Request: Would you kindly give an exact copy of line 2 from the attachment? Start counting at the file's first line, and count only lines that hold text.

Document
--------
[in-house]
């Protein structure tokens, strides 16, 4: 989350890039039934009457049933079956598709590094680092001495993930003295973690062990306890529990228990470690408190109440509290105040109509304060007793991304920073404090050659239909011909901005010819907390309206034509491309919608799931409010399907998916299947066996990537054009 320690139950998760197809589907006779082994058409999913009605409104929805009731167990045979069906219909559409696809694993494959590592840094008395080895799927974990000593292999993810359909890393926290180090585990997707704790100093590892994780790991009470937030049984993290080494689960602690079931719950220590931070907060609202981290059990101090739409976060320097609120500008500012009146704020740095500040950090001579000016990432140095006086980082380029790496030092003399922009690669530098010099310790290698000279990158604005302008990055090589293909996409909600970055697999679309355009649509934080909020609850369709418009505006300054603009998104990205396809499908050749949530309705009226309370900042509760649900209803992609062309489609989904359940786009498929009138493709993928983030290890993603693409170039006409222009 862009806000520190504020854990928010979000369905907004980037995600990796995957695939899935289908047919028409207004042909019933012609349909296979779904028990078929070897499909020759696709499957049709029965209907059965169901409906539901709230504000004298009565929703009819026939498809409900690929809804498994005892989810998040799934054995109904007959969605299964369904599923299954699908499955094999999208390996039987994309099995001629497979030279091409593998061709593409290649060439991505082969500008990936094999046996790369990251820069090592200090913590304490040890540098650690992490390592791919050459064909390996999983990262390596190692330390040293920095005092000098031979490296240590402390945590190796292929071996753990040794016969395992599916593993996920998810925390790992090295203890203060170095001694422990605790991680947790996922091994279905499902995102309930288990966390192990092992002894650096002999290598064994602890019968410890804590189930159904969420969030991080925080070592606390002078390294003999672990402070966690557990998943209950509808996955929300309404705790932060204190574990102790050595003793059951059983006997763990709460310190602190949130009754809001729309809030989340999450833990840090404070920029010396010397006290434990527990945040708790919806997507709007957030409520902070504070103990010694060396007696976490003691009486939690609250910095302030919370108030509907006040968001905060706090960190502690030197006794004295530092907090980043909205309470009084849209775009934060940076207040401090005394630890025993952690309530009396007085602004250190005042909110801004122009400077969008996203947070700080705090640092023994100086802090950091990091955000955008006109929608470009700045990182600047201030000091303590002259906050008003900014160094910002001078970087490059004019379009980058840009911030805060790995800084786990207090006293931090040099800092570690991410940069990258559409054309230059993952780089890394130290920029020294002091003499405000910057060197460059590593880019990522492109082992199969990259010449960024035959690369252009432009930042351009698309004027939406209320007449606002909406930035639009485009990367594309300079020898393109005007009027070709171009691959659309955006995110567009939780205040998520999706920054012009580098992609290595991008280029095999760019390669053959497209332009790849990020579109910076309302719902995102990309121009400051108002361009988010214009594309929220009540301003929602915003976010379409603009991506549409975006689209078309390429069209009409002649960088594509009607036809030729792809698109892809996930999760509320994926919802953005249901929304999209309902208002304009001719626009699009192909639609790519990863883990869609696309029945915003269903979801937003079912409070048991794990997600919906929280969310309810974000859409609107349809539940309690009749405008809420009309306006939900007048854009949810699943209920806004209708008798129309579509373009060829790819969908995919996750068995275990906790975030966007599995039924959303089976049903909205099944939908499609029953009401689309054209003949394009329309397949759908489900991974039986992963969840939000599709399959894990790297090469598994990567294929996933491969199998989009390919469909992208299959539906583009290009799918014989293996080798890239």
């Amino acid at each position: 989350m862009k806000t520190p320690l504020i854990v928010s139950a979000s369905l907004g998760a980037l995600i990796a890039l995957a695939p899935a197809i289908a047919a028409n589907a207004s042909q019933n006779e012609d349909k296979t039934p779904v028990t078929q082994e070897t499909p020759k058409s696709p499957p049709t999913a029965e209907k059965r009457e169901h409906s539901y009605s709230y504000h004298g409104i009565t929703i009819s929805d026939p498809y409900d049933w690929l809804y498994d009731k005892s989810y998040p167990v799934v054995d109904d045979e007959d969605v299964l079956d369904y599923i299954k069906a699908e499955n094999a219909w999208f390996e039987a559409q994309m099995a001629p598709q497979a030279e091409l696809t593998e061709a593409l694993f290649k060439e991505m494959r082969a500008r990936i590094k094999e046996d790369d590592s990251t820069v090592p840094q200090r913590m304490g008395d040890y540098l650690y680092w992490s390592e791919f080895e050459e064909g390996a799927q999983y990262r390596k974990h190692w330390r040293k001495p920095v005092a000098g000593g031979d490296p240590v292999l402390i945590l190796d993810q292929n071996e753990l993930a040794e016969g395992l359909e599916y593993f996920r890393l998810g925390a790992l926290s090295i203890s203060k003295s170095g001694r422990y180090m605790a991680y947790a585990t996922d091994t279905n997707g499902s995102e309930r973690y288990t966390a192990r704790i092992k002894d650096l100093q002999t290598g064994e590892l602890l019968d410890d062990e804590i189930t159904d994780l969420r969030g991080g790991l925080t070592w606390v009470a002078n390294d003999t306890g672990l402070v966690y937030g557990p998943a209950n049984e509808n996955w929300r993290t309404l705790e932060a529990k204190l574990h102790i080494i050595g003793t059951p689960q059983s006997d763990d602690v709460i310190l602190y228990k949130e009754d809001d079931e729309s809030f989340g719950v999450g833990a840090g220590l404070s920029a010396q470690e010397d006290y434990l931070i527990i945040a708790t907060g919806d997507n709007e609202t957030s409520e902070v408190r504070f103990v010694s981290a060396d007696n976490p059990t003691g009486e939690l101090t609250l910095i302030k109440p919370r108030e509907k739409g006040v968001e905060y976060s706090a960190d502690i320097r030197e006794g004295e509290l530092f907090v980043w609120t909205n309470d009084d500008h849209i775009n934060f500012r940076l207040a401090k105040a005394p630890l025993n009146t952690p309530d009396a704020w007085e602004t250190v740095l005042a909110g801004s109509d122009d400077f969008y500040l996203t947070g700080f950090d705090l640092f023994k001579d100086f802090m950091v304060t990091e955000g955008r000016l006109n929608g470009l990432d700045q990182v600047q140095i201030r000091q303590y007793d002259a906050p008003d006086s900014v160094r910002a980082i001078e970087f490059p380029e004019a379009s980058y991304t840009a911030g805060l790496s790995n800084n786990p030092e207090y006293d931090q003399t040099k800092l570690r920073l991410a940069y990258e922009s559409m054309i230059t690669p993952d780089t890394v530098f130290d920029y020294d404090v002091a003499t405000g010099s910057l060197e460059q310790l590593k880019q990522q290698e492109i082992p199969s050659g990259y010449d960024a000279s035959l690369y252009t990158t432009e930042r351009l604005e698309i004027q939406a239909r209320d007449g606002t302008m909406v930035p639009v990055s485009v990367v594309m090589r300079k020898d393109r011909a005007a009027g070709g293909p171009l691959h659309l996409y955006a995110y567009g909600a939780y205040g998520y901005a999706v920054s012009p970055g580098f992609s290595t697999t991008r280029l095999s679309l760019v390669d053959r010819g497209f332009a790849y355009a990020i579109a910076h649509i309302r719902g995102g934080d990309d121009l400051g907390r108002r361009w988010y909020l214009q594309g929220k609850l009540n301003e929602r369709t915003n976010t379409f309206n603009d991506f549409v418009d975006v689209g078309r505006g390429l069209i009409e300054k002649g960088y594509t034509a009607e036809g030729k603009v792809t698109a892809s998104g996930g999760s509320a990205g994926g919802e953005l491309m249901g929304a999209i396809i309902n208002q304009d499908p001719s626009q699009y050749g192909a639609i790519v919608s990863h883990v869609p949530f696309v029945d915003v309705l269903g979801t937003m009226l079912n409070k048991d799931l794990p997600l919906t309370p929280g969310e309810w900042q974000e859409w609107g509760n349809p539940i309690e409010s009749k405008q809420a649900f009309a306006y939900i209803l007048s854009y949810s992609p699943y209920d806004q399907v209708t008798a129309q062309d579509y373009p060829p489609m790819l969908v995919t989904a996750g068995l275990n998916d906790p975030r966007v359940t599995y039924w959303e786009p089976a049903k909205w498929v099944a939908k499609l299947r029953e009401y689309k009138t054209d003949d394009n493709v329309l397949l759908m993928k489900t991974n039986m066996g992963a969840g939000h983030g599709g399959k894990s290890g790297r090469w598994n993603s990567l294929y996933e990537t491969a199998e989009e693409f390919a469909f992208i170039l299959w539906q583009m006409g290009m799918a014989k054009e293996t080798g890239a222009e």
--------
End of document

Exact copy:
């Protein structure tokens, strides 16, 4: 989350890039039934009457049933079956598709590094680092001495993930003295973690062990306890529990228990470690408190109440509290105040109509304060007793991304920073404090050659239909011909901005010819907390309206034509491309919608799931409010399907998916299947066996990537054009 320690139950998760197809589907006779082994058409999913009605409104929805009731167990045979069906219909559409696809694993494959590592840094008395080895799927974990000593292999993810359909890393926290180090585990997707704790100093590892994780790991009470937030049984993290080494689960602690079931719950220590931070907060609202981290059990101090739409976060320097609120500008500012009146704020740095500040950090001579000016990432140095006086980082380029790496030092003399922009690669530098010099310790290698000279990158604005302008990055090589293909996409909600970055697999679309355009649509934080909020609850369709418009505006300054603009998104990205396809499908050749949530309705009226309370900042509760649900209803992609062309489609989904359940786009498929009138493709993928983030290890993603693409170039006409222009 862009806000520190504020854990928010979000369905907004980037995600990796995957695939899935289908047919028409207004042909019933012609349909296979779904028990078929070897499909020759696709499957049709029965209907059965169901409906539901709230504000004298009565929703009819026939498809409900690929809804498994005892989810998040799934054995109904007959969605299964369904599923299954699908499955094999999208390996039987994309099995001629497979030279091409593998061709593409290649060439991505082969500008990936094999046996790369990251820069090592200090913590304490040890540098650690992490390592791919050459064909390996999983990262390596190692330390040293920095005092000098031979490296240590402390945590190796292929071996753990040794016969395992599916593993996920998810925390790992090295203890203060170095001694422990605790991680947790996922091994279905499902995102309930288990966390192990092992002894650096002999290598064994602890019968410890804590189930159904969420969030991080925080070592606390002078390294003999672990402070966690557990998943209950509808996955929300309404705790932060204190574990102790050595003793059951059983006997763990709460310190602190949130009754809001729309809030989340999450833990840090404070920029010396010397006290434990527990945040708790919806997507709007957030409520902070504070103990010694060396007696976490003691009486939690609250910095302030919370108030509907006040968001905060706090960190502690030197006794004295530092907090980043909205309470009084849209775009934060940076207040401090005394630890025993952690309530009396007085602004250190005042909110801004122009400077969008996203947070700080705090640092023994100086802090950091990091955000955008006109929608470009700045990182600047201030000091303590002259906050008003900014160094910002001078970087490059004019379009980058840009911030805060790995800084786990207090006293931090040099800092570690991410940069990258559409054309230059993952780089890394130290920029020294002091003499405000910057060197460059590593880019990522492109082992199969990259010449960024035959690369252009432009930042351009698309004027939406209320007449606002909406930035639009485009990367594309300079020898393109005007009027070709171009691959659309955006995110567009939780205040998520999706920054012009580098992609290595991008280029095999760019390669053959497209332009790849990020579109910076309302719902995102990309121009400051108002361009988010214009594309929220009540301003929602915003976010379409603009991506549409975006689209078309390429069209009409002649960088594509009607036809030729792809698109892809996930999760509320994926919802953005249901929304999209309902208002304009001719626009699009192909639609790519990863883990869609696309029945915003269903979801937003079912409070048991794990997600919906929280969310309810974000859409609107349809539940309690009749405008809420009309306006939900007048854009949810699943209920806004209708008798129309579509373009060829790819969908995919996750068995275990906790975030966007599995039924959303089976049903909205099944939908499609029953009401689309054209003949394009329309397949759908489900991974039986992963969840939000599709399959894990790297090469598994990567294929996933491969199998989009390919469909992208299959539906583009290009799918014989293996080798890239």